Someone who took a course in “picking up girls” mentioned that he has spoken to a few of the guys who took the course with him years ago. He complained that they are now “hard-edged” and had a “locker-room mentality” that was downright mean-spirited, in his words.
After writing a comment, I realized it wasn’t the typical sympathetic “me too” pat on the back, or feel-good chatter about finding “balance” or “passion”. Note that the “you” referred to below could be any “you” who you know in life, or you in particular. The ideas apply to everyone who has dealt with feeling excluded from a group — which is probably everyone on planet Earth, regardless of gender.
A. “exclusionary stuff they got from others growing up”
B. “they think that you gotta be TOUGH to do this”
I’ve rarely met anyone who responds well to “emotional vulnerability”, male or female — particularly when there’s nothing to be gained from listening to someone being “vulnerable” at you.
Learn to express yourself in ways that don’t make you seem “angry/haughty”, and also don’t leave you open to the “locker-room meanness” that you’re complaining about.
Honestly, it sounds like you’re whining about how other guys aren’t being nice enough to you. Don’t expect anyone aside from your family (if you’re lucky) to be “nice” to you just because you choose to be “vulnerable” to them.
Who told you that it was anyone’s responsibility to be soft and nice to you?
I’m honestly curious, because that world doesn’t seem to exist aside from in the minds of people who desperately want to feel special. The irony there is that everyone believes they’re special, and that means that very few people have any time left to care about anyone but themselves. Then they get their special feelings hurt and become angry and haughty, and try to “pass it on” to the next person.
Realize that learning how not to see yourself as a soft little victim of those mean locker-room boys isn’t just useful in pick-up (note: women can and will be more cruel to you than men ever could). Learning to communicate using the requisite qualities for the specific situation (softness, toughness, and whatever else in between) is a skill that you will need to navigate _life_ effectively.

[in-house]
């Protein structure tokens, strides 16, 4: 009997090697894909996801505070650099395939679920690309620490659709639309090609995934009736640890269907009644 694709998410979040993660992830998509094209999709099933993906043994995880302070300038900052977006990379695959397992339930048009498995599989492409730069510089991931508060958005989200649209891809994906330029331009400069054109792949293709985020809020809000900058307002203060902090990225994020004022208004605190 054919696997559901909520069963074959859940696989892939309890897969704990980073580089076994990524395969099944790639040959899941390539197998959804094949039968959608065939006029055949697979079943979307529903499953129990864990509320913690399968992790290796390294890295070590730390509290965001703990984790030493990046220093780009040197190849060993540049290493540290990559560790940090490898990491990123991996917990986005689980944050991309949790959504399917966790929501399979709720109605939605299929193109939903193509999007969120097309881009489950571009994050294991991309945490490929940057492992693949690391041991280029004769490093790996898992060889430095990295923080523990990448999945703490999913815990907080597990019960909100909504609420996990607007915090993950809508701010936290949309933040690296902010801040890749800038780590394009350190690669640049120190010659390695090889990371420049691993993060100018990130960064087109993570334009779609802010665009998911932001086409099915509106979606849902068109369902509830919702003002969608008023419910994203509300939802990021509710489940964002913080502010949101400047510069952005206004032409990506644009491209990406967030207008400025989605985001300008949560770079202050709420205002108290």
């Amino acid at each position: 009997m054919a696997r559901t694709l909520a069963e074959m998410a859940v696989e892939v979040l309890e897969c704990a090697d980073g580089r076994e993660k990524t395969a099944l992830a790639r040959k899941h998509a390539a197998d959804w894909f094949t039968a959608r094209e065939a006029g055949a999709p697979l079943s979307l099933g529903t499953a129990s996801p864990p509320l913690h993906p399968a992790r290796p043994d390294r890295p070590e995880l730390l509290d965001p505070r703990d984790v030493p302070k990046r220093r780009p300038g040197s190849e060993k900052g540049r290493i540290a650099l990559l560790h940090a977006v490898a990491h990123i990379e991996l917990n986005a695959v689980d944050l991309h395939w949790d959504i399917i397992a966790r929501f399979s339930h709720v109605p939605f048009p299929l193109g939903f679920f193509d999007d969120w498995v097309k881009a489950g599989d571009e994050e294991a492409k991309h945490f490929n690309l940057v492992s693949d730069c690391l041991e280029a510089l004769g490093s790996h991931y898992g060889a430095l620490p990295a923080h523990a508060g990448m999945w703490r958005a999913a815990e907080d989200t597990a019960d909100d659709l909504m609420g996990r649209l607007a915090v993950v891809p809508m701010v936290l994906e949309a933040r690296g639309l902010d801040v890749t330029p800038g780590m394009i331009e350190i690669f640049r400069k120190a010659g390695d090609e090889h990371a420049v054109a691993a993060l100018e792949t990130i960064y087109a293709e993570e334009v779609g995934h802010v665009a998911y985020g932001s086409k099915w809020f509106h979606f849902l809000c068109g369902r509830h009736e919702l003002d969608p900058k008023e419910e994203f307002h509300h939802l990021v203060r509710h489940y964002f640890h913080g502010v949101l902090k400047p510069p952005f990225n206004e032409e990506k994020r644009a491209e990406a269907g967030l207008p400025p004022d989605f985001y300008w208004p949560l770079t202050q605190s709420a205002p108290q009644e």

This is both your problem and your opportunity. Stop whining and start learning.
P.S. There are times when others may commit acts of emotional abuse against you. Women will often do this as a form of punishment — especially if you’re not projecting the “alpha” qualities that she may believe are necessary in a man (beliefs that often arise as a result of her own arbitrary social conditioning). In fact, much of the so-called “inner game” of seduction is obsessively preoccupied with that “Be Alpha” fantasy.
You may be dealing with relatively new “pickup artist” guys who are still trying to sort out what that means, and how to integrate the appearance of being the “Alpha ape” into their previously “Beta” personalities. If you feel like someone is truly trying to victimize you, either fight back or leave.
There are times when we actually may be victimized; that is, helpless to stop abuses being committed against us in the moment due to lack of skills, being outnumbered, or being psychologically unprepared. No single human being is infinitely or indomitably strong.
I don’t want to trivialize the word “victim” under some blustery idea of “acting like a man”. In the social sphere, however, you’re the only one who will care enough to stand up for yourself — or exit and find a new group or partner. The first step in changing your outcome is to become aware that you have a choice, whether you’re dealing with men whose respect you want to earn or women whom you seek to share a mutual experience of love.